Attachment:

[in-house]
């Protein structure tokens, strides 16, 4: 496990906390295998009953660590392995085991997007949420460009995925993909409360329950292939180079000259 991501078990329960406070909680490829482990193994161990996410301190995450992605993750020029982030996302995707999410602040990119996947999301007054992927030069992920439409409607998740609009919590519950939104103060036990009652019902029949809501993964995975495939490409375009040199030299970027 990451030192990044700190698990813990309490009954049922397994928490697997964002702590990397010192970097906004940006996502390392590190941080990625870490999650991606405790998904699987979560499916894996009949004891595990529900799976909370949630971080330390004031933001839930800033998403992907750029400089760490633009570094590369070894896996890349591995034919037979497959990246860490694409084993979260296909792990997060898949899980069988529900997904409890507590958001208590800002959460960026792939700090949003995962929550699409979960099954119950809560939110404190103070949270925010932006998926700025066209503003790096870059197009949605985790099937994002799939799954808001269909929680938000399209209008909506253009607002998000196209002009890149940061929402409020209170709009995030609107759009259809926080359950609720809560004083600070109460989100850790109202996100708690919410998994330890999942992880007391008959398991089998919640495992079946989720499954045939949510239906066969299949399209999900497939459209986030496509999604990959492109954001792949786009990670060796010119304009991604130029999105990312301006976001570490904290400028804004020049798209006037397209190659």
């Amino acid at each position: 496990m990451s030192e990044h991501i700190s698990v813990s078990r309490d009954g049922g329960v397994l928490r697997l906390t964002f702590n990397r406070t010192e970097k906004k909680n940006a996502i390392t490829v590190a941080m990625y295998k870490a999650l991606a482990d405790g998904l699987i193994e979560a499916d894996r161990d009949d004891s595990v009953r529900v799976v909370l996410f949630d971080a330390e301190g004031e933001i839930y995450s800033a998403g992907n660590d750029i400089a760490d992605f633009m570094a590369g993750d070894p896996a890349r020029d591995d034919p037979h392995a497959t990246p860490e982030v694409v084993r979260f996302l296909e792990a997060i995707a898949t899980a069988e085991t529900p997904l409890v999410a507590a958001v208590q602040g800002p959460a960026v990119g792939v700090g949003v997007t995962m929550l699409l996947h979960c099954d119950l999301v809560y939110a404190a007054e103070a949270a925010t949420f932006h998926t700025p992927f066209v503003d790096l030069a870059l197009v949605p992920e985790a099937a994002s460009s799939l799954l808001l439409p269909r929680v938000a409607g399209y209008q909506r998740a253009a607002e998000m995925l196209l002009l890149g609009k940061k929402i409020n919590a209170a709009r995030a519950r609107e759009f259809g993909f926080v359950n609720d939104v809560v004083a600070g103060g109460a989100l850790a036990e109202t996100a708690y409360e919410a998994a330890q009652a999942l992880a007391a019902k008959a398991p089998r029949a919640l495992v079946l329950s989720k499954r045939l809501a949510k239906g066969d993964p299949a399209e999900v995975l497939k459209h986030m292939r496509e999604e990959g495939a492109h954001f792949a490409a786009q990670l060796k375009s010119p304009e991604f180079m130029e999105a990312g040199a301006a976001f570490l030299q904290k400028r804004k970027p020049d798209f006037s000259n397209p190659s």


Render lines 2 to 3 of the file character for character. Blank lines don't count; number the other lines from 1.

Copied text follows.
């Protein structure tokens, strides 16, 4: 496990906390295998009953660590392995085991997007949420460009995925993909409360329950292939180079000259 991501078990329960406070909680490829482990193994161990996410301190995450992605993750020029982030996302995707999410602040990119996947999301007054992927030069992920439409409607998740609009919590519950939104103060036990009652019902029949809501993964995975495939490409375009040199030299970027 990451030192990044700190698990813990309490009954049922397994928490697997964002702590990397010192970097906004940006996502390392590190941080990625870490999650991606405790998904699987979560499916894996009949004891595990529900799976909370949630971080330390004031933001839930800033998403992907750029400089760490633009570094590369070894896996890349591995034919037979497959990246860490694409084993979260296909792990997060898949899980069988529900997904409890507590958001208590800002959460960026792939700090949003995962929550699409979960099954119950809560939110404190103070949270925010932006998926700025066209503003790096870059197009949605985790099937994002799939799954808001269909929680938000399209209008909506253009607002998000196209002009890149940061929402409020209170709009995030609107759009259809926080359950609720809560004083600070109460989100850790109202996100708690919410998994330890999942992880007391008959398991089998919640495992079946989720499954045939949510239906066969299949399209999900497939459209986030496509999604990959492109954001792949786009990670060796010119304009991604130029999105990312301006976001570490904290400028804004020049798209006037397209190659």
């Amino acid at each position: 496990m990451s030192e990044h991501i700190s698990v813990s078990r309490d009954g049922g329960v397994l928490r697997l906390t964002f702590n990397r406070t010192e970097k906004k909680n940006a996502i390392t490829v590190a941080m990625y295998k870490a999650l991606a482990d405790g998904l699987i193994e979560a499916d894996r161990d009949d004891s595990v009953r529900v799976v909370l996410f949630d971080a330390e301190g004031e933001i839930y995450s800033a998403g992907n660590d750029i400089a760490d992605f633009m570094a590369g993750d070894p896996a890349r020029d591995d034919p037979h392995a497959t990246p860490e982030v694409v084993r979260f996302l296909e792990a997060i995707a898949t899980a069988e085991t529900p997904l409890v999410a507590a958001v208590q602040g800002p959460a960026v990119g792939v700090g949003v997007t995962m929550l699409l996947h979960c099954d119950l999301v809560y939110a404190a007054e103070a949270a925010t949420f932006h998926t700025p992927f066209v503003d790096l030069a870059l197009v949605p992920e985790a099937a994002s460009s799939l799954l808001l439409p269909r929680v938000a409607g399209y209008q909506r998740a253009a607002e998000m995925l196209l002009l890149g609009k940061k929402i409020n919590a209170a709009r995030a519950r609107e759009f259809g993909f926080v359950n609720d939104v809560v004083a600070g103060g109460a989100l850790a036990e109202t996100a708690y409360e919410a998994a330890q009652a999942l992880a007391a019902k008959a398991p089998r029949a919640l495992v079946l329950s989720k499954r045939l809501a949510k239906g066969d993964p299949a399209e999900v995975l497939k459209h986030m292939r496509e999604e990959g495939a492109h954001f792949a490409a786009q990670l060796k375009s010119p304009e991604f180079m130029e999105a990312g040199a301006a976001f570490l030299q904290k400028r804004k970027p020049d798209f006037s000259n397209p190659s």